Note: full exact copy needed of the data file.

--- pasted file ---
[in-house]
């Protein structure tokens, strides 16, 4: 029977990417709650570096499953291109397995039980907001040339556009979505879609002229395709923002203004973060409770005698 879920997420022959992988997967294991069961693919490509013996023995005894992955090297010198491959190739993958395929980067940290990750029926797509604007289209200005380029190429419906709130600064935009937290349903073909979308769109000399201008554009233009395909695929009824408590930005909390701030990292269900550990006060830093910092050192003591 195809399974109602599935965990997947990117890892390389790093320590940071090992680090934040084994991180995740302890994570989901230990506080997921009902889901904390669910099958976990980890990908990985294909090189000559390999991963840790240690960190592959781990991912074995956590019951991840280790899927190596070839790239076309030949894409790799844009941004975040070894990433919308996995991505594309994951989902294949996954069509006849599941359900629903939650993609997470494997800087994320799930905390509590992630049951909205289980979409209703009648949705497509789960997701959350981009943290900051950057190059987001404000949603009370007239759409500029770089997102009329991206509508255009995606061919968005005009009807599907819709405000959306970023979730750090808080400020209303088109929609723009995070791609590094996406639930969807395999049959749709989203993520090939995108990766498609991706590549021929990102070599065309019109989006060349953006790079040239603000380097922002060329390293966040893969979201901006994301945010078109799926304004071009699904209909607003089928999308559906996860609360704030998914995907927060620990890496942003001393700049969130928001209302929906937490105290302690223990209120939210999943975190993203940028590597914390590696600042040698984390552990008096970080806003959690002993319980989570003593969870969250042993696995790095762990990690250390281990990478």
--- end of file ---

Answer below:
[in-house]
């Protein structure tokens, strides 16, 4: 029977990417709650570096499953291109397995039980907001040339556009979505879609002229395709923002203004973060409770005698 879920997420022959992988997967294991069961693919490509013996023995005894992955090297010198491959190739993958395929980067940290990750029926797509604007289209200005380029190429419906709130600064935009937290349903073909979308769109000399201008554009233009395909695929009824408590930005909390701030990292269900550990006060830093910092050192003591 195809399974109602599935965990997947990117890892390389790093320590940071090992680090934040084994991180995740302890994570989901230990506080997921009902889901904390669910099958976990980890990908990985294909090189000559390999991963840790240690960190592959781990991912074995956590019951991840280790899927190596070839790239076309030949894409790799844009941004975040070894990433919308996995991505594309994951989902294949996954069509006849599941359900629903939650993609997470494997800087994320799930905390509590992630049951909205289980979409209703009648949705497509789960997701959350981009943290900051950057190059987001404000949603009370007239759409500029770089997102009329991206509508255009995606061919968005005009009807599907819709405000959306970023979730750090808080400020209303088109929609723009995070791609590094996406639930969807395999049959749709989203993520090939995108990766498609991706590549021929990102070599065309019109989006060349953006790079040239603000380097922002060329390293966040893969979201901006994301945010078109799926304004071009699904209909607003089928999308559906996860609360704030998914995907927060620990890496942003001393700049969130928001209302929906937490105290302690223990209120939210999943975190993203940028590597914390590696600042040698984390552990008096970080806003959690002993319980989570003593969870969250042993696995790095762990990690250390281990990478």